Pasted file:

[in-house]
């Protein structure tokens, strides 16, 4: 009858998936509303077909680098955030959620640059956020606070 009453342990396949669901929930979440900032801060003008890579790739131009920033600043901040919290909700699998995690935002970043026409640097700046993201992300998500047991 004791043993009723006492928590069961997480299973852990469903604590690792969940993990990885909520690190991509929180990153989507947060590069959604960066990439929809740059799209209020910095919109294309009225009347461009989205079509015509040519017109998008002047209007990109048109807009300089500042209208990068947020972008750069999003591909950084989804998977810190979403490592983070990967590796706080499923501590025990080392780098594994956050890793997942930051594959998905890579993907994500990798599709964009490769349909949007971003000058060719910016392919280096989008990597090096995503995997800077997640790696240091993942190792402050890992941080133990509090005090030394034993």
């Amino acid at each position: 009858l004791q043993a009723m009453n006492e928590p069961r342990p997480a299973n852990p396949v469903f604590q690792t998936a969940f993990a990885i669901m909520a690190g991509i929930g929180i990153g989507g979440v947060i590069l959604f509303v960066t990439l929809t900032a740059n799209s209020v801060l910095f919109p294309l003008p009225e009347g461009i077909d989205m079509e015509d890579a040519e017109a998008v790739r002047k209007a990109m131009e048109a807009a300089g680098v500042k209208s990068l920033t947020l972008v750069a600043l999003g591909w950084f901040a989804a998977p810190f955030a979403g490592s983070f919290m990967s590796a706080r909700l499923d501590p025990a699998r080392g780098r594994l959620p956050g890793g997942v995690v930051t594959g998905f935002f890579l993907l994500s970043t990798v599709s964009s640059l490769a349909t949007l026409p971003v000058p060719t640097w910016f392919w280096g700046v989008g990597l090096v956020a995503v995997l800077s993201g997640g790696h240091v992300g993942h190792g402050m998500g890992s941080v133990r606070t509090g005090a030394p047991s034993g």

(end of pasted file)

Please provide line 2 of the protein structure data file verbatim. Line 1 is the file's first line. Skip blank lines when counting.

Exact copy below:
């Protein structure tokens, strides 16, 4: 009858998936509303077909680098955030959620640059956020606070 009453342990396949669901929930979440900032801060003008890579790739131009920033600043901040919290909700699998995690935002970043026409640097700046993201992300998500047991 004791043993009723006492928590069961997480299973852990469903604590690792969940993990990885909520690190991509929180990153989507947060590069959604960066990439929809740059799209209020910095919109294309009225009347461009989205079509015509040519017109998008002047209007990109048109807009300089500042209208990068947020972008750069999003591909950084989804998977810190979403490592983070990967590796706080499923501590025990080392780098594994956050890793997942930051594959998905890579993907994500990798599709964009490769349909949007971003000058060719910016392919280096989008990597090096995503995997800077997640790696240091993942190792402050890992941080133990509090005090030394034993």